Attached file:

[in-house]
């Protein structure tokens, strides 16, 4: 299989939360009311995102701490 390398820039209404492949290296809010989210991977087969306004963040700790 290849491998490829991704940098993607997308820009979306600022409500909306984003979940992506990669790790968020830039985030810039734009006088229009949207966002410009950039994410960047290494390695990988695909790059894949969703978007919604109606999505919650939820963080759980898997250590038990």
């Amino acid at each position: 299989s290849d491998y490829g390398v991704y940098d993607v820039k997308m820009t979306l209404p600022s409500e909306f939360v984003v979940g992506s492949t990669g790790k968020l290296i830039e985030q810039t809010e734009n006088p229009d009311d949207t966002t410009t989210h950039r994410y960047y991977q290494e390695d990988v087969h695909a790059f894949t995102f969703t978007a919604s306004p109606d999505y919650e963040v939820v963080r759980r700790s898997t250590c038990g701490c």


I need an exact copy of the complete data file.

[in-house]
């Protein structure tokens, strides 16, 4: 299989939360009311995102701490 390398820039209404492949290296809010989210991977087969306004963040700790 290849491998490829991704940098993607997308820009979306600022409500909306984003979940992506990669790790968020830039985030810039734009006088229009949207966002410009950039994410960047290494390695990988695909790059894949969703978007919604109606999505919650939820963080759980898997250590038990």
């Amino acid at each position: 299989s290849d491998y490829g390398v991704y940098d993607v820039k997308m820009t979306l209404p600022s409500e909306f939360v984003v979940g992506s492949t990669g790790k968020l290296i830039e985030q810039t809010e734009n006088p229009d009311d949207t966002t410009t989210h950039r994410y960047y991977q290494e390695d990988v087969h695909a790059f894949t995102f969703t978007a919604s306004p109606d999505y919650e963040v939820v963080r759980r700790s898997t250590c038990g701490c």